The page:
There is a couple from the sending center visiting at the moment. We had dinner with them last night--Becca came too-- and it was everything a dinner should be--good food, good wine, chocolate, and finished with several different whiskeys and hours and hours of conversation.
I love these dinners, when we sit down at seven and don't get up again for good until after ten. The ministry of hospitality makes me cringe a bit, but I like the ministry of dinners, and of congregating in the kitchen while they are prepared.
But anyhow, the important part isn't really what is consumed (except maybe the whiskey). Last night we talked about lots of things but one of the more interesting topics that came up was what clips from films have most affected us or have stood out to us. Ruth Anne mentioned the scene where Arwen says to Aragorn "I am the better rider" and out rides those big black dementor-type things (I'm clearly not a good nerd because I don't know all the nuances of LOTR and what those things are called) to save Frodo. Ruth Anne said it incapsulates everything she wants to be in a woman and now I am thinking I need to go back and watch that clip. Dad--or mum--I can't remember, because the three of us all love the clip-- mentioned the scene in Emma when Mr. Knightly confronts her for being mean to Miss Baits. Mama and I had been talking about that clip just last week--how Mr. Knightly is not afraid to confront her, how he loves her as she is but also sees who she can be and wants her to grow to be that person.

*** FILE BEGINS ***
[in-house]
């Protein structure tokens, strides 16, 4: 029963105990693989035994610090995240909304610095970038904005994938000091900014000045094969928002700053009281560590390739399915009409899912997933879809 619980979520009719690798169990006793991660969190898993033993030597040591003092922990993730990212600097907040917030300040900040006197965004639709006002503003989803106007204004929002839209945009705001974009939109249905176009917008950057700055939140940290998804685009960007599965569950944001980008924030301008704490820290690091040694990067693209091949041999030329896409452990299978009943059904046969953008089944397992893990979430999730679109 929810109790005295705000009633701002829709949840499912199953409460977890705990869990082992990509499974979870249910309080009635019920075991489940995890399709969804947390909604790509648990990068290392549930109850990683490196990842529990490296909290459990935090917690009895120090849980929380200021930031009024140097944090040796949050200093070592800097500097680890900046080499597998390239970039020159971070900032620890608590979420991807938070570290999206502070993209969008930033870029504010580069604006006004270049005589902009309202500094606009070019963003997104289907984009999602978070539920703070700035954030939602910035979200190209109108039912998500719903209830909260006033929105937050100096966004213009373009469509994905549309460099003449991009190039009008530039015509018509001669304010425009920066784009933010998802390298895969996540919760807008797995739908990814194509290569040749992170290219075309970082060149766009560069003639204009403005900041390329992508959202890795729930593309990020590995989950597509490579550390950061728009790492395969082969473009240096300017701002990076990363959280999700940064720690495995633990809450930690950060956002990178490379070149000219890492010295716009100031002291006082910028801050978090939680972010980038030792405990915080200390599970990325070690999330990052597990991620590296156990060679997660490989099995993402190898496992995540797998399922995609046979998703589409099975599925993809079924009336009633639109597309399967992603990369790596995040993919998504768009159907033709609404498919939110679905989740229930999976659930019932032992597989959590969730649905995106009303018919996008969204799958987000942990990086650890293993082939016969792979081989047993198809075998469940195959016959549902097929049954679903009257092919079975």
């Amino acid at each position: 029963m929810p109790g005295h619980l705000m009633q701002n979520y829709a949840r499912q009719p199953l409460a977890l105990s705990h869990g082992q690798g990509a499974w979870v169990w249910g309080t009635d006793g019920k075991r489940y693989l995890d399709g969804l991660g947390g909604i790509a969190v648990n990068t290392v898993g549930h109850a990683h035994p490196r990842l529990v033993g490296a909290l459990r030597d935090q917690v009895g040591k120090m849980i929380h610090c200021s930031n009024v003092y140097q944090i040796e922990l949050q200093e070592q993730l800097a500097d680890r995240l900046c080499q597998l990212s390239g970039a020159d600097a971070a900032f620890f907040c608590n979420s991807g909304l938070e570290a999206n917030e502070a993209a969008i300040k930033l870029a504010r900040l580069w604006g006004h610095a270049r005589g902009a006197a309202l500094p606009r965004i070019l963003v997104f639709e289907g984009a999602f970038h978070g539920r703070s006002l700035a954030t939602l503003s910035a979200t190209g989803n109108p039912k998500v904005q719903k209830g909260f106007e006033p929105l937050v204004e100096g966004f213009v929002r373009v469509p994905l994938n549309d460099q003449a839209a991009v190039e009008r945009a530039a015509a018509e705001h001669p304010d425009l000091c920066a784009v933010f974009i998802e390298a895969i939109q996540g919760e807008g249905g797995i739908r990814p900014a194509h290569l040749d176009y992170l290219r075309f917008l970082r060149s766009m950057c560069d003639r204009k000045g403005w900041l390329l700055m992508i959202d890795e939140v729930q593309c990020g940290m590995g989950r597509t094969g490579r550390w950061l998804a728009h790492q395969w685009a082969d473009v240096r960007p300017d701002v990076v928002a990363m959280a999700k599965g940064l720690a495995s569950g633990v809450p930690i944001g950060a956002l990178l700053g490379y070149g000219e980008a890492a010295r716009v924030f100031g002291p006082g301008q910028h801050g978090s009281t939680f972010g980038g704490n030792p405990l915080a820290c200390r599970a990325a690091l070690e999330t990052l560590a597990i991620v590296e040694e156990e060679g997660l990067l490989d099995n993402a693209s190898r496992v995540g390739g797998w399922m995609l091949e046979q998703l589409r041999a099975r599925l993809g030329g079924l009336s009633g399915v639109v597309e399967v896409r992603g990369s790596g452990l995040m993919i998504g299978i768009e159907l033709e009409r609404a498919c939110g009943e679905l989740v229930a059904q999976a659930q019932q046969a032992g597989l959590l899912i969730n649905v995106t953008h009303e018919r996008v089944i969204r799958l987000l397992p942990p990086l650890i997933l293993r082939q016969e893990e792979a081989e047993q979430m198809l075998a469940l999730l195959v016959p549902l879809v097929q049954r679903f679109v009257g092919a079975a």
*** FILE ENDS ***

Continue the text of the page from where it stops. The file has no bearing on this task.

Forget Mr. Darcy, why do women obsess about him? Mr. Knightly is a man worth having.
Anyhow, I brought up the scene from Mystic River near the end where Sean Penn's character is clearly bothered by his own horrendous actions and his wife eases his guilty conscience by straddling him and saying, "...it's like I told the girls. Their Daddy is a King. And a King knows what to do and does it." It is a really sick picture of a woman supporting her husband in whatever he does. It made me recoil as I watched. It was brilliant.
I don't like verbally affirming people. Usually when I do it I feel horrible about an hour later and wish it had never happened. I often avoid interaction with the person involved for a short while after. I'm not sure if this is a problem or not but I will look into it further.
After yelling at our puppy Franko for attempting a romantic episode with the manky green blanket he drags around I said,
"Franko, it's either sex or food for you. You are always in pursuit of these, and if you can't have one you retreat to the other. You have issues."
"Actually," commented someone else in the room, "I think he is pretty normal. Sounds like average, run-of-the-mill behaviour."